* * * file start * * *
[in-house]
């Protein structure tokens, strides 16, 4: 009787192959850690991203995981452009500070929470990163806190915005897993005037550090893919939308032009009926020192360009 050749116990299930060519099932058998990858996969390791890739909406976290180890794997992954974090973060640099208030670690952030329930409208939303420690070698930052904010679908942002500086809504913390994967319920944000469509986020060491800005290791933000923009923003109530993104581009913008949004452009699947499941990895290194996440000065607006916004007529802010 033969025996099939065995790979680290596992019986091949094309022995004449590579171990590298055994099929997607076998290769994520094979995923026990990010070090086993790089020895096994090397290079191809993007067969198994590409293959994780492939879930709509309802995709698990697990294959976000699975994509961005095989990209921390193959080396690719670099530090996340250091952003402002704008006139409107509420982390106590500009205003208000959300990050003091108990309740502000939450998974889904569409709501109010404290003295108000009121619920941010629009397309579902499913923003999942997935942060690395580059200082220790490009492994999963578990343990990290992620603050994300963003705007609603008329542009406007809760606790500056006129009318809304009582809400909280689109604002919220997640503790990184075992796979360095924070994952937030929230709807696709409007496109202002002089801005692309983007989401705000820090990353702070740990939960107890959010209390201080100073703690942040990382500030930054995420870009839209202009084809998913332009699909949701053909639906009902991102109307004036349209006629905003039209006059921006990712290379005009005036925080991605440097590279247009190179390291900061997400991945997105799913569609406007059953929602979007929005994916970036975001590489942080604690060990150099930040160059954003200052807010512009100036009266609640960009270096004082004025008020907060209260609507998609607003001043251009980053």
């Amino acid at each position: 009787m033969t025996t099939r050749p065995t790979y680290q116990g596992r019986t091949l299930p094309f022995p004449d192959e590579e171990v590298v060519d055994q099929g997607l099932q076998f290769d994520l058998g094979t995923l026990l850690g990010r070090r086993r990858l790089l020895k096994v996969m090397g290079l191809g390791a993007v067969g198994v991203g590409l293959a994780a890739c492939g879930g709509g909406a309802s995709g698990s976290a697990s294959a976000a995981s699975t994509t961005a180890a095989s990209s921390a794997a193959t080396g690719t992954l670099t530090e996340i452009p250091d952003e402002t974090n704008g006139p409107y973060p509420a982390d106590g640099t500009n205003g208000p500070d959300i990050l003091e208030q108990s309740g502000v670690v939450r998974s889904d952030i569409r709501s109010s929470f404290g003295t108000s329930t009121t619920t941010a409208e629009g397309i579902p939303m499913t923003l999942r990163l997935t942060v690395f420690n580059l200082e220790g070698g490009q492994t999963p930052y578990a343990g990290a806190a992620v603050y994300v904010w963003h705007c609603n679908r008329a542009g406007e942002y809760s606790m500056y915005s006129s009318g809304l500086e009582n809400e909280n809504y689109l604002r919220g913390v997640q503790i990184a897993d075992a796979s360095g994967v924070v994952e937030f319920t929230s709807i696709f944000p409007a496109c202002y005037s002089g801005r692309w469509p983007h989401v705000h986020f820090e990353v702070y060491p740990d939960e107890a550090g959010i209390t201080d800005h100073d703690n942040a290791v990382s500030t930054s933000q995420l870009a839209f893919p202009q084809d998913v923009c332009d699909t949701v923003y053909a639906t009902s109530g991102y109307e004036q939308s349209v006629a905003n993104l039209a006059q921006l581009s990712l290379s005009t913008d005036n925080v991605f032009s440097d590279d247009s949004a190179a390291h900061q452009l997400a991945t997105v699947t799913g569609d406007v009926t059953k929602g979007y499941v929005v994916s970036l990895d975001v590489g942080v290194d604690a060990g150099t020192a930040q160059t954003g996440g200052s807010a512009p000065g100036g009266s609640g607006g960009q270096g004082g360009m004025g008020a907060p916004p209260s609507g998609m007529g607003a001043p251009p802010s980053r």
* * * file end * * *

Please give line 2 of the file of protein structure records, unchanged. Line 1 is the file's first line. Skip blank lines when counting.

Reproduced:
């Protein structure tokens, strides 16, 4: 009787192959850690991203995981452009500070929470990163806190915005897993005037550090893919939308032009009926020192360009 050749116990299930060519099932058998990858996969390791890739909406976290180890794997992954974090973060640099208030670690952030329930409208939303420690070698930052904010679908942002500086809504913390994967319920944000469509986020060491800005290791933000923009923003109530993104581009913008949004452009699947499941990895290194996440000065607006916004007529802010 033969025996099939065995790979680290596992019986091949094309022995004449590579171990590298055994099929997607076998290769994520094979995923026990990010070090086993790089020895096994090397290079191809993007067969198994590409293959994780492939879930709509309802995709698990697990294959976000699975994509961005095989990209921390193959080396690719670099530090996340250091952003402002704008006139409107509420982390106590500009205003208000959300990050003091108990309740502000939450998974889904569409709501109010404290003295108000009121619920941010629009397309579902499913923003999942997935942060690395580059200082220790490009492994999963578990343990990290992620603050994300963003705007609603008329542009406007809760606790500056006129009318809304009582809400909280689109604002919220997640503790990184075992796979360095924070994952937030929230709807696709409007496109202002002089801005692309983007989401705000820090990353702070740990939960107890959010209390201080100073703690942040990382500030930054995420870009839209202009084809998913332009699909949701053909639906009902991102109307004036349209006629905003039209006059921006990712290379005009005036925080991605440097590279247009190179390291900061997400991945997105799913569609406007059953929602979007929005994916970036975001590489942080604690060990150099930040160059954003200052807010512009100036009266609640960009270096004082004025008020907060209260609507998609607003001043251009980053």